A BMW MotoGP team is growing ever more likely

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BMW will look into an entry into MotoGP as a prospective competitor, the new boss of its bike division BMW Motorrad, Markus Flasch, had admitted.

And Flasch’s comments suggest there’s more than just idle speculation to what sources have told The Race in recent weeks about a potential BMW debut coinciding with the looming MotoGP rule changes in 2027 – with it even being rumoured that a deal has already been agreed with series bosses Dorna.

Speaking to German publication Motorrad, Flasch – the former head of BMW’s M Sport division who joined the two-wheeled department in Munich last November – made it quite clear that he is first and foremost “an absolute advocate of motorsport” and that he sees BMW’s future involvement as increasing in one way or another.

Already stepping up BMW’s game in the Dorna-run World Superbike championship this year by securing the signature of 2021 champion Toprak Razgatlıoğlu and continuing its long association with MotoGP by providing the championship’s safety cars (and backing the BMW M Award for the season’s best qualifier), Flasch has seemingly hinted at greater participation.

BMW MotoGP safety car

“It is, for me, indisputable that well-executed motorsport programmes make a genuine contribution to brand strength and enthusiasm within the community,” he said.

“Therefore you can assume that we at BMW Motorrad will continue to strengthen our motorsport commitment.”

Flasch acknowledged that “other possibilities” would be explored beyond WSBK and BMW’s other current programmes in the Endurance World Championship and the German IDM series, and that there would be organisational changes – though insisted these aren’t necessarily “in anticipation” of expanding to other categories.

And as for MotoGP specifically, he said: “BMW M has been for years the vehicle partner of MotoGP. As BMW M boss I have been to races, I know the people involved and we are a present brand there.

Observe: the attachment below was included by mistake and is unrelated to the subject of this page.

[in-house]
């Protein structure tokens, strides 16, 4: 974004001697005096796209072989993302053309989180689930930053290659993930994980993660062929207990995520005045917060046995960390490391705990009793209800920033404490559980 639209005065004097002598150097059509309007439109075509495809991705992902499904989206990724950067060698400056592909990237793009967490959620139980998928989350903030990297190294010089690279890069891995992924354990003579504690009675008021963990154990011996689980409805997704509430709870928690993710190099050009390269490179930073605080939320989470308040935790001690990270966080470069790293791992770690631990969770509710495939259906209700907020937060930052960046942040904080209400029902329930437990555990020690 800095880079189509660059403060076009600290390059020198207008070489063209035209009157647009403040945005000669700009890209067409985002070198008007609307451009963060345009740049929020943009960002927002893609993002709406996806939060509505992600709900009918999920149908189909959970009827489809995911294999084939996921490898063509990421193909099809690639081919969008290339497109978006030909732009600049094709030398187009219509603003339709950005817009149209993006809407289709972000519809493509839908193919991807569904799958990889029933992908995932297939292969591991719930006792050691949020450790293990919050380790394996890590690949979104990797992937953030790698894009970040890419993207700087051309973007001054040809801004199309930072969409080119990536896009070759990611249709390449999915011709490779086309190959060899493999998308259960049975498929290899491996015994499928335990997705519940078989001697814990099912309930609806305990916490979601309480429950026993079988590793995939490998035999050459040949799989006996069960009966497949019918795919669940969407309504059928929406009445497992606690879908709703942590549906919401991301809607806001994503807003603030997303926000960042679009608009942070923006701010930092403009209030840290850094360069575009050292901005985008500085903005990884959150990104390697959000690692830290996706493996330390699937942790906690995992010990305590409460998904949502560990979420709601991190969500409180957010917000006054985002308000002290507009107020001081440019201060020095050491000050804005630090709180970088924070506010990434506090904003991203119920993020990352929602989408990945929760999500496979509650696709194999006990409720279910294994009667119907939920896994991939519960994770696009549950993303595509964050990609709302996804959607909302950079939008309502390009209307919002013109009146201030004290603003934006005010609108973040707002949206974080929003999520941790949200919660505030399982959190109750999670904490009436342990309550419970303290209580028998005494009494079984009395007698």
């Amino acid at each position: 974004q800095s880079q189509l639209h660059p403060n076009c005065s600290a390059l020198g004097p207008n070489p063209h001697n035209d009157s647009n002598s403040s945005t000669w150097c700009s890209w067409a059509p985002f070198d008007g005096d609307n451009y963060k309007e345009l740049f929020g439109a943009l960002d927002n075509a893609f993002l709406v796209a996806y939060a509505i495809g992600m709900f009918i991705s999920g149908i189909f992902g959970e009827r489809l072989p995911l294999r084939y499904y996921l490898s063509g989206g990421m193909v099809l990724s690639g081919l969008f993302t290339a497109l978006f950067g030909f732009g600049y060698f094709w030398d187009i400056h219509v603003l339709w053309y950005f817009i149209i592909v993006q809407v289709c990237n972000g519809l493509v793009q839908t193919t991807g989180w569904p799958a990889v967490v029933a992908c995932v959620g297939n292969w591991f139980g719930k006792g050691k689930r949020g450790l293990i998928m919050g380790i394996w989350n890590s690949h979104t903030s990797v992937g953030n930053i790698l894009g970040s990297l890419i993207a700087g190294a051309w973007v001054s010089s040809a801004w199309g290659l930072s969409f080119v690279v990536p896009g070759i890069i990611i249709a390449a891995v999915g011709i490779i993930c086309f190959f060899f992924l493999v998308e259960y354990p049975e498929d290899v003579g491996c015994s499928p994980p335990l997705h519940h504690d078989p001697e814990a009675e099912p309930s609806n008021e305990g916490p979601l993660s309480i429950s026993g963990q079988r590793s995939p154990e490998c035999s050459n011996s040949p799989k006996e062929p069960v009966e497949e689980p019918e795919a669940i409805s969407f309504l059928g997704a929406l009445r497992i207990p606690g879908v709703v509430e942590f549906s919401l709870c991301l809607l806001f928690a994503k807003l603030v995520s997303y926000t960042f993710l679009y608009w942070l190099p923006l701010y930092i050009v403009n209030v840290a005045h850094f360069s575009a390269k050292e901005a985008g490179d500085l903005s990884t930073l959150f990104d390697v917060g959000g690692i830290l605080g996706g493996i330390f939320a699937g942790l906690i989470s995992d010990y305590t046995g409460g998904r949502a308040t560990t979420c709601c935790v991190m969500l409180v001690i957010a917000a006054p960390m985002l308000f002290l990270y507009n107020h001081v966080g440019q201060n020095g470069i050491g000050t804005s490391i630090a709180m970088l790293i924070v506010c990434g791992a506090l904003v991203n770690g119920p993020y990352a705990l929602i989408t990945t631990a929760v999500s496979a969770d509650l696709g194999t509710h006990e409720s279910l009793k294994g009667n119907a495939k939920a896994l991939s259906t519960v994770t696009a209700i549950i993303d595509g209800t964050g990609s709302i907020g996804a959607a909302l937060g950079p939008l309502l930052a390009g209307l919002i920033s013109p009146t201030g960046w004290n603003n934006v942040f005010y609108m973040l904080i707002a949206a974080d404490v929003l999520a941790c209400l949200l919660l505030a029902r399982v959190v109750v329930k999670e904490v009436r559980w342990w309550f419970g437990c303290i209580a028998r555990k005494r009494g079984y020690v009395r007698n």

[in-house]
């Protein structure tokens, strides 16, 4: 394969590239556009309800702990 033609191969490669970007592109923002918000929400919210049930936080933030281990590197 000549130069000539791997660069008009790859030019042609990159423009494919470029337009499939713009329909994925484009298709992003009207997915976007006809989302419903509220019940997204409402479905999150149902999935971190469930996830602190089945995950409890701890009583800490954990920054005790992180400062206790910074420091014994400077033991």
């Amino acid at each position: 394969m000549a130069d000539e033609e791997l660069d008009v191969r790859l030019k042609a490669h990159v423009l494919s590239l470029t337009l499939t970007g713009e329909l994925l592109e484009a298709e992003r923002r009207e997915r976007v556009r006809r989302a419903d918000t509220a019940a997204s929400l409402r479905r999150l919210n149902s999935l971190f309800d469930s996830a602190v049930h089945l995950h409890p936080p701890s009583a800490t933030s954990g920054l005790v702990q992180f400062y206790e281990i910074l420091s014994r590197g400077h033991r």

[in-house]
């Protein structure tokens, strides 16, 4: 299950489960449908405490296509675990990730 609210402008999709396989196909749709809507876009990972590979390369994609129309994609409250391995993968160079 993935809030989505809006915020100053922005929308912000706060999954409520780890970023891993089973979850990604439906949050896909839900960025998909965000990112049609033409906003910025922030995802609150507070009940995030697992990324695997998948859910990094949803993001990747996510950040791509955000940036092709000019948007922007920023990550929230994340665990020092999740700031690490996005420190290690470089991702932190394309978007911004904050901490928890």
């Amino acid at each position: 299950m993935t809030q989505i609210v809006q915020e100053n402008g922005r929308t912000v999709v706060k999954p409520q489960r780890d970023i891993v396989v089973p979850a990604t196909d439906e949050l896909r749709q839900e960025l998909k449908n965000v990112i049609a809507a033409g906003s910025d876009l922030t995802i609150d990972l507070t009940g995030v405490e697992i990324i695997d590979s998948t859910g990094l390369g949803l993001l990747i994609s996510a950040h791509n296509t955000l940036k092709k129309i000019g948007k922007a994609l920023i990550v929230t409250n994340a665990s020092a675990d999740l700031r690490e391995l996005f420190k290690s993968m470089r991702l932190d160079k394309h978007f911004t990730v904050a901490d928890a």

“But it has to make sense for us, that’s clear, and that’s why we are taking a detailed look at it.

“I would not rule it out.”

Toprak Razgatlioglu, BMW, WSBK

According to some of The Race’s sources in the MotoGP paddock, that commitment might already be beyond the “won’t rule it out” stage – with unconfirmed rumours suggesting that the Bavarian factory has already inked a deal that will see it move into the premier class in 2027 as the championship undergoes its most radical rule change since moving from 800cc machines to the current 1000cc bikes at the start of 2012.

It’s an open secret that Dorna is retaining the two grid spots vacated by Suzuki for an additional factory entry only, even to the detriment of rejecting KTM’s plea for expansion for 2024.

And with the likes of Triumph, Kawasaki and Suzuki showing no interest in a return to the premier class, it provides an easy pathway for BMW to join the championship for the first time in the modern era.

BMW has also already assembled a strong team to help it make it happen. It has snatched up former EWC and WSBK champion (and former Suzuki MotoGP test rider) Sylvain Guintoli to head up the EWC team and WSBK development programme, before then also bringing sometime MotoGP podium finisher and factory KTM racer Bradley Smith into the fold, making for a truly potent test rider line-up – especially for a factory not currently involved in MotoGP.

Bradley Smith and Sylvain Guintoli, BMW, WSBK

And, with the new rules marking the perfect time to enter MotoGP (just as the last significant changes in 2016 did for both Suzuki and KTM), it’s even something that would be welcomed by some of BMW’s prospective factory rivals.

“I see BMW quite fast in testing in Superbike with Razgatlioglu,” said Aprilia team boss Masimo Rivola at last month’s Sepang test. “So it would be nice.

“To be honest, with all respect, we need more constructors than [another] satellite team… For the benefit of the sport, to make it bigger.

“I don’t know if Kawasaki or Suzuki wants to come back, but it would be nice to have a [new] manufacturer on board for sure.”

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